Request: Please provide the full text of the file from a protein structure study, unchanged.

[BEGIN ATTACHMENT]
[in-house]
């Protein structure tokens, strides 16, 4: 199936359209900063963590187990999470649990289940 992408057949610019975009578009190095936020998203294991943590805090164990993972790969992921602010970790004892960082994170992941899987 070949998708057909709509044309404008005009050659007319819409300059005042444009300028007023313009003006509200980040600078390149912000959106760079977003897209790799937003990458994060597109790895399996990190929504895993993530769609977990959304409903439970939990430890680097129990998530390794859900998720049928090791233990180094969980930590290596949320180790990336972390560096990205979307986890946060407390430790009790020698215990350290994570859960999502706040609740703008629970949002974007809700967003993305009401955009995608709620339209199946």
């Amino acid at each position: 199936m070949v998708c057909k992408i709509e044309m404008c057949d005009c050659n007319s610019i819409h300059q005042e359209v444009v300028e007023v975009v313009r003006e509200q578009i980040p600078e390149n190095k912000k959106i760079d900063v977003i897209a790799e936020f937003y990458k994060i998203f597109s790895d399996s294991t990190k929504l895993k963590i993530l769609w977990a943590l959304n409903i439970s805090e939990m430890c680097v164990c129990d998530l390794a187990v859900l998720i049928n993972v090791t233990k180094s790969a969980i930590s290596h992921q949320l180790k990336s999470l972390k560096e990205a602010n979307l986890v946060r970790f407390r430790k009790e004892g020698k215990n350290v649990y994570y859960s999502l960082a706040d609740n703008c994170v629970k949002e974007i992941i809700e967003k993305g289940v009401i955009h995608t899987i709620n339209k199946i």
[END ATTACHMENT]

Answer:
[in-house]
């Protein structure tokens, strides 16, 4: 199936359209900063963590187990999470649990289940 992408057949610019975009578009190095936020998203294991943590805090164990993972790969992921602010970790004892960082994170992941899987 070949998708057909709509044309404008005009050659007319819409300059005042444009300028007023313009003006509200980040600078390149912000959106760079977003897209790799937003990458994060597109790895399996990190929504895993993530769609977990959304409903439970939990430890680097129990998530390794859900998720049928090791233990180094969980930590290596949320180790990336972390560096990205979307986890946060407390430790009790020698215990350290994570859960999502706040609740703008629970949002974007809700967003993305009401955009995608709620339209199946």
């Amino acid at each position: 199936m070949v998708c057909k992408i709509e044309m404008c057949d005009c050659n007319s610019i819409h300059q005042e359209v444009v300028e007023v975009v313009r003006e509200q578009i980040p600078e390149n190095k912000k959106i760079d900063v977003i897209a790799e936020f937003y990458k994060i998203f597109s790895d399996s294991t990190k929504l895993k963590i993530l769609w977990a943590l959304n409903i439970s805090e939990m430890c680097v164990c129990d998530l390794a187990v859900l998720i049928n993972v090791t233990k180094s790969a969980i930590s290596h992921q949320l180790k990336s999470l972390k560096e990205a602010n979307l986890v946060r970790f407390r430790k009790e004892g020698k215990n350290v649990y994570y859960s999502l960082a706040d609740n703008c994170v629970k949002e974007i992941i809700e967003k993305g289940v009401i955009h995608t899987i709620n339209k199946i």